Not everyone agrees. Treating men with metastatic prostate cancer is still highly controversial due to the fear that TRT will increase the chance the cancer will grow, Hellstrom said.

However, he added that this is being tested by investigators studying intermittent high-dose androgen therapy in men with metastatic prostate cancer and seeing that “in a significant number of these men, the actual prostate cancer and the PSA levels regress.”

Should urologists stop TRT when men are first diagnosed with prostate cancer? Not necessarily, but for Khera, there is an exception, and that is “the patient who is going on to receive radiation therapy and will require androgen deprivation therapy [ADT]. In these patients, we stop testosterone in preparation to start ADT.”

In most cases of early disease, these physicians think it’s safe to keep men with no evidence of metastases on testosterone. “I would keep him on it with the understanding that he has close follow-up,” Hellstrom said.

According to Khera, urologists should decide to continue therapy on a case-by-case basis, depending on the Gleason score, tumor grade and stage, and anxiety and tolerance levels.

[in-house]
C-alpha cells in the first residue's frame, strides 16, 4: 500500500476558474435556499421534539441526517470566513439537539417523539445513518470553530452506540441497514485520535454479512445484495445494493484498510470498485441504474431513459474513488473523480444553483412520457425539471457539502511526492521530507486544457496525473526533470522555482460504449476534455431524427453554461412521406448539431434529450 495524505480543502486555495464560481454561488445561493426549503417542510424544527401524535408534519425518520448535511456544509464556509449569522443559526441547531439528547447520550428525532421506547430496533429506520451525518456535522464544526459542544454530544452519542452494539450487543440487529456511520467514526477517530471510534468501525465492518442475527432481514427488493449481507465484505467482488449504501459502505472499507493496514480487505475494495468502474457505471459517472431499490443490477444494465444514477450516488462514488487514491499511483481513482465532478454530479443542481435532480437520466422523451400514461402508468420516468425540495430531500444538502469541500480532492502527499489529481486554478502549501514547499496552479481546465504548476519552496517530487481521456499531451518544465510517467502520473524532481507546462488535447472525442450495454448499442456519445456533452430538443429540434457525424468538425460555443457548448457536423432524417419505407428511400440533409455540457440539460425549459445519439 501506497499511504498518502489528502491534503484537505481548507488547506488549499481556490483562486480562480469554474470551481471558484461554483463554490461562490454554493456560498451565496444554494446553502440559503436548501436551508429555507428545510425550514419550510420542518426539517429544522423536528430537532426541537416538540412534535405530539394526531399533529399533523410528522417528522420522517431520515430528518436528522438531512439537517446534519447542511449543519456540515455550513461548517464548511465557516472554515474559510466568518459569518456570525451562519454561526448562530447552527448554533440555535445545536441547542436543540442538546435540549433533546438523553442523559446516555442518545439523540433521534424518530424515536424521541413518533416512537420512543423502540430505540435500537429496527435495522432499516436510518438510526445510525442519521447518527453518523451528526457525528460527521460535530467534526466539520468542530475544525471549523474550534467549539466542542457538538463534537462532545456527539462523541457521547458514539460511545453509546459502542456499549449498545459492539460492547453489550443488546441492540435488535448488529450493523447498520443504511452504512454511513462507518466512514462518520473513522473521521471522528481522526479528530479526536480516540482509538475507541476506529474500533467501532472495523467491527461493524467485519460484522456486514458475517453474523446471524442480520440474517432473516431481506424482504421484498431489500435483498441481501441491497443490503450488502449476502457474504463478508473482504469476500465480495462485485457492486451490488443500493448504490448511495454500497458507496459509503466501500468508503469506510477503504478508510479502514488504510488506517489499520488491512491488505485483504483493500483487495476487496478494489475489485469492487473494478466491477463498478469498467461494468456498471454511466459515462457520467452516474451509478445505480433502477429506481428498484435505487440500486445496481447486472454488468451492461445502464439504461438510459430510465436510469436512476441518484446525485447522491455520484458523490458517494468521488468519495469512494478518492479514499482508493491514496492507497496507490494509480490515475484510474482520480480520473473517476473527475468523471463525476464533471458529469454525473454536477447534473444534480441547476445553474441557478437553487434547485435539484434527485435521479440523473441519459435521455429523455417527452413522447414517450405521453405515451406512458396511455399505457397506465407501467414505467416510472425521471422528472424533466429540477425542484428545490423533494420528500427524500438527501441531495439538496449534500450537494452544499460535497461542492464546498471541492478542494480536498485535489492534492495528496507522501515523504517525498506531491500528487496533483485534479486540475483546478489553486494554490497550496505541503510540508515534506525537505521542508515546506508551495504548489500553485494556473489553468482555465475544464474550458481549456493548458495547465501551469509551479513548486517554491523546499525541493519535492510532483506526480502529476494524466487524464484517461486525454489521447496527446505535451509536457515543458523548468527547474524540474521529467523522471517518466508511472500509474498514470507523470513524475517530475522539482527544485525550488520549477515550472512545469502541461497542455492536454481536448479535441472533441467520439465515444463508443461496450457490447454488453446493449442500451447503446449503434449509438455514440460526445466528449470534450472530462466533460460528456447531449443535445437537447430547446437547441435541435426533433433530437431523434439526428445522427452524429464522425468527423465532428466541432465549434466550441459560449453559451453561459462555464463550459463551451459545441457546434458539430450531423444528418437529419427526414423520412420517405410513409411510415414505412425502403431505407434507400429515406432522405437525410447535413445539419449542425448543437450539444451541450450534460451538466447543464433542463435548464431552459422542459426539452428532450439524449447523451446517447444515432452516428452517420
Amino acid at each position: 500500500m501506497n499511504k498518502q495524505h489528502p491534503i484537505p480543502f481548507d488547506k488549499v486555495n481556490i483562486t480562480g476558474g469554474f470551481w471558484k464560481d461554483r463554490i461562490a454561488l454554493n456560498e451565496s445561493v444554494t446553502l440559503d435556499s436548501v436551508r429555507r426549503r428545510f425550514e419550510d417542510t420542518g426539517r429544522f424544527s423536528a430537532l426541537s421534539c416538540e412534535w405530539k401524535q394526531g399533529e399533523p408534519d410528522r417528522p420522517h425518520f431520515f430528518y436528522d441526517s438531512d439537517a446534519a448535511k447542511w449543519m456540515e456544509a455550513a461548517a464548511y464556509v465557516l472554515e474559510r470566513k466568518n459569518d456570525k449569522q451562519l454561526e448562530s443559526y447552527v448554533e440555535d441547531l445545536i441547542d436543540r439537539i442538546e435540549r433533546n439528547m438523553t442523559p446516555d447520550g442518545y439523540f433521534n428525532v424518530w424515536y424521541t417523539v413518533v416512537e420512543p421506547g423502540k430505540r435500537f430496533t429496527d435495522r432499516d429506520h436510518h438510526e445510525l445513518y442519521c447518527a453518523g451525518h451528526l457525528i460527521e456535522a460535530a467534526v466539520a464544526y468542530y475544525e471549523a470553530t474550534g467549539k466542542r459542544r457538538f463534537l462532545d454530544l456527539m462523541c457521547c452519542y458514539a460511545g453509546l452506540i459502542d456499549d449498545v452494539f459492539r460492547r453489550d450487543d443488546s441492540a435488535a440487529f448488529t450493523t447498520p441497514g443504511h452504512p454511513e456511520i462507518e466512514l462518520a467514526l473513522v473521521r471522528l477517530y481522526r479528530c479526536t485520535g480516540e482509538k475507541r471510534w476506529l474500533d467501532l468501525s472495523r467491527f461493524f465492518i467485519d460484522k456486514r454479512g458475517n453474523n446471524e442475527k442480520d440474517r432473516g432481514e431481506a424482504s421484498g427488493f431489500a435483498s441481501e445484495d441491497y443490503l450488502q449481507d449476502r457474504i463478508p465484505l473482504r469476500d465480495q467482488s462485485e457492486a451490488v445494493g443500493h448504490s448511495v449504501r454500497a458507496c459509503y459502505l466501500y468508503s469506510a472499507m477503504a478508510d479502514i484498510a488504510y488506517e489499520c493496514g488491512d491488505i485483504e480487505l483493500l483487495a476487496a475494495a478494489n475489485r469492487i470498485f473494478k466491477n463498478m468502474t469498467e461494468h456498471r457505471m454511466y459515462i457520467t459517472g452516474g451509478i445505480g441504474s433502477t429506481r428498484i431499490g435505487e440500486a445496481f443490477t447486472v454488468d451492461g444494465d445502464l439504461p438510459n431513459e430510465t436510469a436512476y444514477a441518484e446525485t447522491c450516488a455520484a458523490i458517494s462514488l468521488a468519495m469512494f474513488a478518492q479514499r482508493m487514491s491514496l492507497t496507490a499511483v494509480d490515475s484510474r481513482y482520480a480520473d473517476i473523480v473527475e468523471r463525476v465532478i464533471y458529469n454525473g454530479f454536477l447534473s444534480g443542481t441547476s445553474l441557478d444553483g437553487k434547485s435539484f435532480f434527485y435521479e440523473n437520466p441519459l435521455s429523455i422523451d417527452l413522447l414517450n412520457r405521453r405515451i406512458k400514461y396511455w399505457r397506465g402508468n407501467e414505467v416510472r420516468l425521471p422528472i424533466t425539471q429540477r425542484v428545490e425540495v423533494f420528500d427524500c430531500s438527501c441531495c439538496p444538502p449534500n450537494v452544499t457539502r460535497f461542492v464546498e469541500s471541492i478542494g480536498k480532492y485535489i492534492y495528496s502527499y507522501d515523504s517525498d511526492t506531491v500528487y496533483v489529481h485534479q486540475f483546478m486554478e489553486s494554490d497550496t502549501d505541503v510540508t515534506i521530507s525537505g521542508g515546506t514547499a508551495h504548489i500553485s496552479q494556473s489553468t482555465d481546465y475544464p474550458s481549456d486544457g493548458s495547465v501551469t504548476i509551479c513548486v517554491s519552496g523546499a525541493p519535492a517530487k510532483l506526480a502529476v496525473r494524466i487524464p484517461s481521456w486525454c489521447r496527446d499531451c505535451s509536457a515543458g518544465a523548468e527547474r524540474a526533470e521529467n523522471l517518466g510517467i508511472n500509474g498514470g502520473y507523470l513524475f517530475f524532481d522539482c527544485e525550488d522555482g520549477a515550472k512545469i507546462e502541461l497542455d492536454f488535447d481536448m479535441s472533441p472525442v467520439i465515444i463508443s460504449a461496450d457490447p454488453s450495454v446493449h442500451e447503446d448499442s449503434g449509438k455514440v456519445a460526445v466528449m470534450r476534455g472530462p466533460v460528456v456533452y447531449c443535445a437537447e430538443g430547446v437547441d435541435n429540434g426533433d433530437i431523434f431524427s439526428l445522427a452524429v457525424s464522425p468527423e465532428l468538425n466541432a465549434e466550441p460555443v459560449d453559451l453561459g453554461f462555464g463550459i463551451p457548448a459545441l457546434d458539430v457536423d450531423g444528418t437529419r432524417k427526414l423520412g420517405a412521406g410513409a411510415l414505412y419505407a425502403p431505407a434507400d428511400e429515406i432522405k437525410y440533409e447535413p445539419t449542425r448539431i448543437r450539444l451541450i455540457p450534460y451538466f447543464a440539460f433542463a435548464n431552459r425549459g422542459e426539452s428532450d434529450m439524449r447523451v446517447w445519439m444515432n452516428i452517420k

If it’s pretty low-threat prostate cancer and a man says I’d rather jump off a cliff than stop my testosterone, then I might say, ‘I want you to hear all the risks, but I can’t oppose you using it,’” Burnett added, noting that in every case, including new diagnoses, it’s crucial to consider the benefit a man gets from taking testosterone.

In a man who gets the diagnosis and has high-grade disease, the PSA [level] is rapidly going up, and on top of that, he says he gets a so-so benefit from the testosterone, you’d say then let’s withdraw the testosterone.”

We are recognizing that testosterone therapy can be beneficial when correctly administered in prostate cancer patients,” Burnett said. “However, a lot of this is anecdotal, and some is a bit of the Wild West regarding the safety of who can and cannot be treated with it, considering where the literature is right now,”

The good news is that investigators are starting to conduct randomized controlled trials, including researchers from Johns Hopkins and Brigham and Women’s Hospital, in Boston, Massachusetts, to determine the potential benefits and risks of TRT in men treated for prostate cancer.

We’re trying to make a statement that may afford the urologists out there the necessary literature support, so if they put somebody on therapy, they can really counsel them,” Burnett said.

Reference

Javaroni V. Editorial comment: testosterone replacement therapy (TRT) and prostate cancer: an updated systematic review with a focus on previous or active localized prostate cancer. Int Braz J Urol. 2022;48(1):188-195. doi:10.1590/S1677-5538.IBJU.2022.01.08